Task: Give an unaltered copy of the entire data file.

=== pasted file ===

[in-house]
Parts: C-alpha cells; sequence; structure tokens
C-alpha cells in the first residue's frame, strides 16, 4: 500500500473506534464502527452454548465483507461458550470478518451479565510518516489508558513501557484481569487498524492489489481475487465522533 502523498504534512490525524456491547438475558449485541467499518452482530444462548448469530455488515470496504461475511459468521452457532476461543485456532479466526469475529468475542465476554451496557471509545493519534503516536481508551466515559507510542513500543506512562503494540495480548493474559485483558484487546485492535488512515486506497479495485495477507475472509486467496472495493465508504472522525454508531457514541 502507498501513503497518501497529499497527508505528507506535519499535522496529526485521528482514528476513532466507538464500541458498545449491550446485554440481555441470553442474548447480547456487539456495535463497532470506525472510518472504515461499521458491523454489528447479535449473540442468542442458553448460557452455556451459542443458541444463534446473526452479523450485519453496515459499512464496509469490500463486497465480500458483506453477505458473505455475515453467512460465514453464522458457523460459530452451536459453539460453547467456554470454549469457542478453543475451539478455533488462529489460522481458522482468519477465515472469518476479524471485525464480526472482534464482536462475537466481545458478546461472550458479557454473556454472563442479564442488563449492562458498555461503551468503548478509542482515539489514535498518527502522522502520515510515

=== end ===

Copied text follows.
[in-house]
Parts: C-alpha cells; sequence; structure tokens
C-alpha cells in the first residue's frame, strides 16, 4: 500500500473506534464502527452454548465483507461458550470478518451479565510518516489508558513501557484481569487498524492489489481475487465522533 502523498504534512490525524456491547438475558449485541467499518452482530444462548448469530455488515470496504461475511459468521452457532476461543485456532479466526469475529468475542465476554451496557471509545493519534503516536481508551466515559507510542513500543506512562503494540495480548493474559485483558484487546485492535488512515486506497479495485495477507475472509486467496472495493465508504472522525454508531457514541 502507498501513503497518501497529499497527508505528507506535519499535522496529526485521528482514528476513532466507538464500541458498545449491550446485554440481555441470553442474548447480547456487539456495535463497532470506525472510518472504515461499521458491523454489528447479535449473540442468542442458553448460557452455556451459542443458541444463534446473526452479523450485519453496515459499512464496509469490500463486497465480500458483506453477505458473505455475515453467512460465514453464522458457523460459530452451536459453539460453547467456554470454549469457542478453543475451539478455533488462529489460522481458522482468519477465515472469518476479524471485525464480526472482534464482536462475537466481545458478546461472550458479557454473556454472563442479564442488563449492562458498555461503551468503548478509542482515539489514535498518527502522522502520515510515